Table of Contents
Definition of Erythema Multiforme
Erythema Multiforme is a hypersensitivity reaction, commonly to medications and sometimes to viral infection, in which circular, weltlike lesions resembling targets form on the arms, hands, legs, and feet.
Lesions also often form on and around the lips and inside the mouth. The center of the lesion is typically pale and blistered, surrounded with a reddened (erythematous) middle ring. The outer ring often has a purplish tint, giving it a bruiselike appearance. Lesions typically begin erupting within three days of the causative exposure, rising suddenly. Some people experience tingling, itching, or a burning sensation at the site of the lesion.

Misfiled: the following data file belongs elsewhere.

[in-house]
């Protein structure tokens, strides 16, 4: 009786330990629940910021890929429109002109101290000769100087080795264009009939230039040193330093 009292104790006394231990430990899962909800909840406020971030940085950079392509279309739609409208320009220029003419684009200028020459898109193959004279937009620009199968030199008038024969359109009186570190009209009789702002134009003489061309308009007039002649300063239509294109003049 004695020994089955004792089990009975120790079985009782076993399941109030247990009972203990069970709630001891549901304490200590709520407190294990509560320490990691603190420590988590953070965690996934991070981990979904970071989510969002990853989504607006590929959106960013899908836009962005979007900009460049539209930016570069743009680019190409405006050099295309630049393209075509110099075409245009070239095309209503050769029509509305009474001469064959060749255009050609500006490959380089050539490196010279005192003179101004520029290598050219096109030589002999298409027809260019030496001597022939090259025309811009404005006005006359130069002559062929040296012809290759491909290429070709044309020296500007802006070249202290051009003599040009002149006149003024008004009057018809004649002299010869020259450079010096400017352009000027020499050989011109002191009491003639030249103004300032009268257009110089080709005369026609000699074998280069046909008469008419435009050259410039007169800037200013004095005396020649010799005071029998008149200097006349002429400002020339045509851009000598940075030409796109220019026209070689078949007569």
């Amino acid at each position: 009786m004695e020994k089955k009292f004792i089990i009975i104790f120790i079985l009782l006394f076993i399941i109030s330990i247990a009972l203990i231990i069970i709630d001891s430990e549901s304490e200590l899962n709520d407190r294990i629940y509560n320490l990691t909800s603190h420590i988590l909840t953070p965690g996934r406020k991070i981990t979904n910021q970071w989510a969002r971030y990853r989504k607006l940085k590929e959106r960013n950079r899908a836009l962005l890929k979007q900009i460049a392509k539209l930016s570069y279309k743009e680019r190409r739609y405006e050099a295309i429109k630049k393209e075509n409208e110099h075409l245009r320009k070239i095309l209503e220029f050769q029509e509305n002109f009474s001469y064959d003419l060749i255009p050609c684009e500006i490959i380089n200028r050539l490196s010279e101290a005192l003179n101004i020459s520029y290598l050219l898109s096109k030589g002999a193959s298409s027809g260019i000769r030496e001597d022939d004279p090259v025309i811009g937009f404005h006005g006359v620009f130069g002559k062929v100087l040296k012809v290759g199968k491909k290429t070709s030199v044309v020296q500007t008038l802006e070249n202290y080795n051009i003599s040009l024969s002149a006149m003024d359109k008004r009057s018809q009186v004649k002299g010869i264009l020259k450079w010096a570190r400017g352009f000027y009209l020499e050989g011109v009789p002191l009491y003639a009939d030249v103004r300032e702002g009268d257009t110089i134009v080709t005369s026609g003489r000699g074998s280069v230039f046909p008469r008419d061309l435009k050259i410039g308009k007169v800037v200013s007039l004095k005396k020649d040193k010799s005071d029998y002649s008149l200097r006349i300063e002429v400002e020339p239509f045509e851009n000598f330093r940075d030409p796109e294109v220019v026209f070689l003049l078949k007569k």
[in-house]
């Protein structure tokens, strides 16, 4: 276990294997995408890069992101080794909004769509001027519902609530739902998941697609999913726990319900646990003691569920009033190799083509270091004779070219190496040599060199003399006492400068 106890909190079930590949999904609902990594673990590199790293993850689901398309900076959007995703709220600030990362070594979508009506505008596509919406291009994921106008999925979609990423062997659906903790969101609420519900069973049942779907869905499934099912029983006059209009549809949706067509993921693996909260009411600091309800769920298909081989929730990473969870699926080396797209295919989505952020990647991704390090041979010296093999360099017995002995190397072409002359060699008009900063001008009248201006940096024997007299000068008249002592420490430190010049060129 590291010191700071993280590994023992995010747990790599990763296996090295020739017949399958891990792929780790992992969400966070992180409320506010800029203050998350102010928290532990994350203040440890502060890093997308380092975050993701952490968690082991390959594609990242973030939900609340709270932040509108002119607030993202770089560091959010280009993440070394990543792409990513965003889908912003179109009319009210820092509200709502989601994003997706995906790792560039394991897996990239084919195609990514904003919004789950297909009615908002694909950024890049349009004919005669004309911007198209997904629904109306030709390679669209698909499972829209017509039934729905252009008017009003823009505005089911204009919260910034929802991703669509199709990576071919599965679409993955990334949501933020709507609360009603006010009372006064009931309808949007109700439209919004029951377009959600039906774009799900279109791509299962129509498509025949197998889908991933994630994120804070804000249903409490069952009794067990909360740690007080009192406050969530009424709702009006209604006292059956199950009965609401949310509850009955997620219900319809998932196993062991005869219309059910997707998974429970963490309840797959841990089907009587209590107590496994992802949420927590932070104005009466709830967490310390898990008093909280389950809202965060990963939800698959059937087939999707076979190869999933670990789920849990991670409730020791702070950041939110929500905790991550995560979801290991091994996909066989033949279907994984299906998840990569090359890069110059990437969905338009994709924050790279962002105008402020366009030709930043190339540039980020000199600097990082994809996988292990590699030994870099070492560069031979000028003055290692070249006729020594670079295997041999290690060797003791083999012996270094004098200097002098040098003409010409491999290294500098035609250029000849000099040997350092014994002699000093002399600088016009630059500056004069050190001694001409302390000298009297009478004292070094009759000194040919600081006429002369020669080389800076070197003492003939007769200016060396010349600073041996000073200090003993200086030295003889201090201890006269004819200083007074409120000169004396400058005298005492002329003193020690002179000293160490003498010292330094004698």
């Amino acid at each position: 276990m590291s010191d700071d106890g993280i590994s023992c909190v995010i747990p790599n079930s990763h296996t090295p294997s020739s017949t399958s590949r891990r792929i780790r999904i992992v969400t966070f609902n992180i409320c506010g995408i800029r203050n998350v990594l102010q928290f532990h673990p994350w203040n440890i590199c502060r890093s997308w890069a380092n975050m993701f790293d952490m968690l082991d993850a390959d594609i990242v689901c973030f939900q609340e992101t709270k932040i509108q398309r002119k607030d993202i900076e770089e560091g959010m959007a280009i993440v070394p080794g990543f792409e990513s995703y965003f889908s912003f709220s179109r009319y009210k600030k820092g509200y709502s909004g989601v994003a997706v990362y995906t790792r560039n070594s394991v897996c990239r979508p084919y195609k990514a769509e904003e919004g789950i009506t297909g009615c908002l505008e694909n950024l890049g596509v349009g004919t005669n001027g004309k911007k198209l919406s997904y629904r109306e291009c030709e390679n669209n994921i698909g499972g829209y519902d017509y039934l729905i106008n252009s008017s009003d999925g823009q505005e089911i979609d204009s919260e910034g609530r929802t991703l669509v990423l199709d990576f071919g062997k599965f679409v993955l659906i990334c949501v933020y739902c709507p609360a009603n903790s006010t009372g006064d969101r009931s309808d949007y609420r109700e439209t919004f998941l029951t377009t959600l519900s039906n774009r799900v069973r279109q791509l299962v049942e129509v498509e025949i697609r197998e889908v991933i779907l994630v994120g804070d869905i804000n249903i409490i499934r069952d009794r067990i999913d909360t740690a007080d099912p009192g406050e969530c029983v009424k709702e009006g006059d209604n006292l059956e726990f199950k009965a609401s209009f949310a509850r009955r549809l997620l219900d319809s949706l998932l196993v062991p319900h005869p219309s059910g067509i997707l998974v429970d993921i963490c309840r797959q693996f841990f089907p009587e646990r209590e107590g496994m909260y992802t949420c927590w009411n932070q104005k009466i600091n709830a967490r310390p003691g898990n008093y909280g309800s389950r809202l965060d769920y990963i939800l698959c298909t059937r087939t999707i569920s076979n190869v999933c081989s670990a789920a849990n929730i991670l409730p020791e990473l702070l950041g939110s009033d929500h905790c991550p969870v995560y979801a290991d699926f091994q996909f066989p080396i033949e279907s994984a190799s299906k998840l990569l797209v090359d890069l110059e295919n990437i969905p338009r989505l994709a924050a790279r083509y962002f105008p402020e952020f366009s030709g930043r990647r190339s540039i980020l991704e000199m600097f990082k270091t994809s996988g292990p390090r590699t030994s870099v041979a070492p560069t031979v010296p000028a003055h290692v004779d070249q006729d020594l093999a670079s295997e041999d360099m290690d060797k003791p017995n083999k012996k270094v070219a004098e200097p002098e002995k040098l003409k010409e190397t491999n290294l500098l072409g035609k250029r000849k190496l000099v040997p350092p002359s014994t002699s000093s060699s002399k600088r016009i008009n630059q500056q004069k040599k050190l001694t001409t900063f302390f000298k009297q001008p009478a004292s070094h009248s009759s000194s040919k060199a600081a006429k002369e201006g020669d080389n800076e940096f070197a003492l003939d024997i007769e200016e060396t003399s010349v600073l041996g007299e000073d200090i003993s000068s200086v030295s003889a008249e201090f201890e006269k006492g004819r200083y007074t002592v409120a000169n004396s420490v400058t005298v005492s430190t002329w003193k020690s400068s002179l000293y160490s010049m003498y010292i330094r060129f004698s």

Common causes of erythema multiforme include
- Infection with the herpes simplex virus
- Antibiotic medications
- Antiseizure medications
- Aspirin and nonsteroidal anti-inflammatory drugs (NSAIDS)
- Numerous other medications
Symptoms and Treatment
The uniquely characteristic lesions in provide fairly conclusive diagnosis. The causative agent may be clear, such as a recently taken medication, or remain unknown (idiopathic). Most erythema multiforme outbreaks are self-limiting and clear up two to three weeks after exposure to the causative agent ends.
Treatment to provide relief from discomfort may include antihistamine medications for itching, analgesic medications for pain relief, and topical corticosteroids for inflammation. Nearly always the lesions heal without scarring or other complications. Prevention of future outbreaks is difficult as there are so many potential causes.
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